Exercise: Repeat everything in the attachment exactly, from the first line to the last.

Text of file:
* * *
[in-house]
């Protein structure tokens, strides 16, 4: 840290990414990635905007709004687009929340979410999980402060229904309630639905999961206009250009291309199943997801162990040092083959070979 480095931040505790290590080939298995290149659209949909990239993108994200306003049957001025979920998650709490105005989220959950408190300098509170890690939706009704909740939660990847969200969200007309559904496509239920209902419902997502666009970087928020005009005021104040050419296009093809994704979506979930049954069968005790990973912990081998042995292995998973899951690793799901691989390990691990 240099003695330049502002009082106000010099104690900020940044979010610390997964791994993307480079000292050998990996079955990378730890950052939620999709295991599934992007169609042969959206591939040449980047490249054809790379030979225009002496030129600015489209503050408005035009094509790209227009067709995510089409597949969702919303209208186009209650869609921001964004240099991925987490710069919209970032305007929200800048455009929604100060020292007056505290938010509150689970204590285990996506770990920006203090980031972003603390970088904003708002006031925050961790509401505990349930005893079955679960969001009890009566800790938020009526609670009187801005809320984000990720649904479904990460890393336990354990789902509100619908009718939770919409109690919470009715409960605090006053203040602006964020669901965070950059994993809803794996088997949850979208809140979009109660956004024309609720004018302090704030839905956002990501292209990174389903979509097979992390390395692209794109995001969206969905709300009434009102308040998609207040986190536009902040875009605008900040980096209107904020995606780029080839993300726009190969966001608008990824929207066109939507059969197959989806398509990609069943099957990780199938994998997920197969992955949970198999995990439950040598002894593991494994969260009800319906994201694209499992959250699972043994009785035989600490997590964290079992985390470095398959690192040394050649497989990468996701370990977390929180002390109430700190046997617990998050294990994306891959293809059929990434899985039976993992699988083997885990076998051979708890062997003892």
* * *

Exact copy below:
[in-house]
């Protein structure tokens, strides 16, 4: 840290990414990635905007709004687009929340979410999980402060229904309630639905999961206009250009291309199943997801162990040092083959070979 480095931040505790290590080939298995290149659209949909990239993108994200306003049957001025979920998650709490105005989220959950408190300098509170890690939706009704909740939660990847969200969200007309559904496509239920209902419902997502666009970087928020005009005021104040050419296009093809994704979506979930049954069968005790990973912990081998042995292995998973899951690793799901691989390990691990 240099003695330049502002009082106000010099104690900020940044979010610390997964791994993307480079000292050998990996079955990378730890950052939620999709295991599934992007169609042969959206591939040449980047490249054809790379030979225009002496030129600015489209503050408005035009094509790209227009067709995510089409597949969702919303209208186009209650869609921001964004240099991925987490710069919209970032305007929200800048455009929604100060020292007056505290938010509150689970204590285990996506770990920006203090980031972003603390970088904003708002006031925050961790509401505990349930005893079955679960969001009890009566800790938020009526609670009187801005809320984000990720649904479904990460890393336990354990789902509100619908009718939770919409109690919470009715409960605090006053203040602006964020669901965070950059994993809803794996088997949850979208809140979009109660956004024309609720004018302090704030839905956002990501292209990174389903979509097979992390390395692209794109995001969206969905709300009434009102308040998609207040986190536009902040875009605008900040980096209107904020995606780029080839993300726009190969966001608008990824929207066109939507059969197959989806398509990609069943099957990780199938994998997920197969992955949970198999995990439950040598002894593991494994969260009800319906994201694209499992959250699972043994009785035989600490997590964290079992985390470095398959690192040394050649497989990468996701370990977390929180002390109430700190046997617990998050294990994306891959293809059929990434899985039976993992699988083997885990076998051979708890062997003892």